No one can predict the future. But it is possible to observe a new artist’s incredible debut project and predict the arc of their career. From Rob Reiner (This Is Spinal Tap) to Rian Johnson (Brick) to Greta Gerwig (Ladybird), certain directors are undeniably brilliant from the very start and just keep getting better as they go. But in the year 2000, one person set a new high bar for the directorial debut.
That director was Christopher Nolan, and the movie was (of course) Memento, which arrived in theaters in September 2000 — despite the best efforts of pretty much the entire movie industry. In the decades that followed, Nolan redefined both the superhero and science fiction genres with his unique approach to tentpole filmmaking. But with his latest film, Oppenheimer, the director is coming full circle with an updated take on the revenge-soaked thriller that started it all.
The premise of Memento is both brilliantly simple and almost impossible to explain. The movie stars Guy Pearce as Leonard Shelby, a man suffering from short-term memory loss. Leonard is trying to find the man who murdered his wife, but because he can’t form any new memories, his only hope is to follow a set of clues he leaves behind for himself via Polaroid photos, scribbled notes, and tattoos on his body.
To emphasize Leonard’s disorienting condition, Memento plays out backward as a series of scenes unfurl in reverse chronological order. These are intercut with a black-and-white sequence (a trick that Nolan repeats in Oppenheimer). Explaining any more of the plot is probably an excercise in futility — and also a spoiler — but suffice to say the movie builds to a towering climax that will leave you reeling in shock and immedeatly ready for a rewatch.
For Nolan, that last bit is kind of the point.
“I’m interested in making films to watch them a second time, and hopefully you’ll be interested to watch a second time,” Nolan told IndieWire in a 2014 interview. “You don’t see how it’s stuck together; it actually can sustain that scrutiny and become something a little bit different when you see it again.”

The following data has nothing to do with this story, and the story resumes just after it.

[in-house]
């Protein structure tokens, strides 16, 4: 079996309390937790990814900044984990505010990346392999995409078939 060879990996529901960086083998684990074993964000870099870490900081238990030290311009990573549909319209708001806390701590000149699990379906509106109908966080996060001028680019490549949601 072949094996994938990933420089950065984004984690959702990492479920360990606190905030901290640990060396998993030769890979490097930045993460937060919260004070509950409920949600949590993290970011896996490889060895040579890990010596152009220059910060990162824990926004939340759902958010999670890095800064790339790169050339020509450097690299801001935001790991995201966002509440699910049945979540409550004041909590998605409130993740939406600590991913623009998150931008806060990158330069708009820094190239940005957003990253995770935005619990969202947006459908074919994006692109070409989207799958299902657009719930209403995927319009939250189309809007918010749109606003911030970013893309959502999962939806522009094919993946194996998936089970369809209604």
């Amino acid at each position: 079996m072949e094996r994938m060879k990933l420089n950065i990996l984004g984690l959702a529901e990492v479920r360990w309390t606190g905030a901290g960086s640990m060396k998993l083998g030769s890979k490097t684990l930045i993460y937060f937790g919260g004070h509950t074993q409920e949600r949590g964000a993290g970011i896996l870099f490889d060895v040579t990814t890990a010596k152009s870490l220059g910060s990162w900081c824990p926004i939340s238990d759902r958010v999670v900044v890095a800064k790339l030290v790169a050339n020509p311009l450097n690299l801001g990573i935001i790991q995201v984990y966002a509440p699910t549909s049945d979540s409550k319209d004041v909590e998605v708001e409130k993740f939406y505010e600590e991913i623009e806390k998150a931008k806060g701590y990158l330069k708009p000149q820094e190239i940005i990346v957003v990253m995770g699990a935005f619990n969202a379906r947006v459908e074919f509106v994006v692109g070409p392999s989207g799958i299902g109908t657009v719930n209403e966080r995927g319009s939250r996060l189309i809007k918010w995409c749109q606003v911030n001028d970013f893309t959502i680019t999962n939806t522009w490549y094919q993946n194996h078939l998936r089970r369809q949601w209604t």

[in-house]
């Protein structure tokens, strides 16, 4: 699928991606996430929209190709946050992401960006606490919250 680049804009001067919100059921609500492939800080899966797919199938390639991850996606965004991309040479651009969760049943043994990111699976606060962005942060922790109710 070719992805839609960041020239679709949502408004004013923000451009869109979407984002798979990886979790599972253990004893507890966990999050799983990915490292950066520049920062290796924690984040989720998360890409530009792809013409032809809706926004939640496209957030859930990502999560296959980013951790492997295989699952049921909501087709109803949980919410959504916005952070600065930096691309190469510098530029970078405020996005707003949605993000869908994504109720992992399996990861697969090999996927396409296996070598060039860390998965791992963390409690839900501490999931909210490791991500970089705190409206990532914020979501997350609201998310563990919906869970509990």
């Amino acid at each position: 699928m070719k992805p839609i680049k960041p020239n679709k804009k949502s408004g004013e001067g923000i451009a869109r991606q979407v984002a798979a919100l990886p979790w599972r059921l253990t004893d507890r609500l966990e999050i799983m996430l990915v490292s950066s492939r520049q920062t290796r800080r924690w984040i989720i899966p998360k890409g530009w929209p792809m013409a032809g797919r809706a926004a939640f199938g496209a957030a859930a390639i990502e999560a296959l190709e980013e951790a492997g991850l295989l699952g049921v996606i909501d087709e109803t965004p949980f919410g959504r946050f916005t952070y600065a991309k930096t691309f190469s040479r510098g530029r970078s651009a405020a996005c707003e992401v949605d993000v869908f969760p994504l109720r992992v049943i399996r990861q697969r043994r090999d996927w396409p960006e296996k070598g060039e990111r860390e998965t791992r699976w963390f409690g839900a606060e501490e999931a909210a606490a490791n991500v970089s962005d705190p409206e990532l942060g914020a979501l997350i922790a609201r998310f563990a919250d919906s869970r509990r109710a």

The idea for Memento came during a long drive. While making the trip from Chicago to Los Angeles, Christopher Nolan’s brother Jonathan shared the concept. He was already writing it as a short story, but Chris decided to turn the idea into a script.
Until then, Nolan’s only movie was Following, an indie short (just barely over an hour) with an unknown cast. But based on the strength of his new script, the writer-director was able to assemble an impressive team. Brad Pitt was originally set to play the lead role, but his busy schedule got in the way. So Nolan went with Guy Pearce.
Next came Carrie-Anne Moss (cast off the strength of her performance in The Matrix) as the female lead. Finally, Moss recommended her Matrix co-star Joe Pantoliano as a mysterious character claiming to help Leonard in his quest.
Once the film was finished, finding a distributor proved particularly challenging. Memento’s dark and complex story was a turnoff for all the biggest studios, who praised it behind closed doors but didn’t think audiences would be interested. Steven Soderbergh eventually caught a screening and started promoting the film, but even that wasn’t enough. Finally, indie production company Newmarket decided to take a huge risk and distribute Memento on its own.
To promote the film, Christopher Nolan edited the trailers himself, while brother Jonathan designed a website full of newspaper clippings and other clues. They even mailed out bloody Polaroids to unsuspecting moviegoers to build hype.
Unsurprisingly, Memento was a huge hit. It earned $25 million at the U.S. box office on a budget of less than $10 million. And don’t forget, this was in the days when a cult hit like Memento could make a fortune in the DVD market. (The British DVD even includes a special feature that lets you watch the movie in chronological order.)
Christopher Nolan went on to create his Dark Knight trilogy along with genre classics like The Prestige, Inception, and Interstellar. As his career continued and his clout grew, Nolan was able to make movies on a scale unlike anyone else (or at least unlike anyone not working within an established franchise).
But none of it would have happened without Memento, the unexpected thriller that blew everyone’s mind and launched a new superstar director into the stratosphere. Now that Nolan has come full circle with Oppenheimer and its fractured narrative, one can’t help but wonder what the next era of Nolan will bring. But one thing is probably certain: It will be unlike anything we’ve seen before.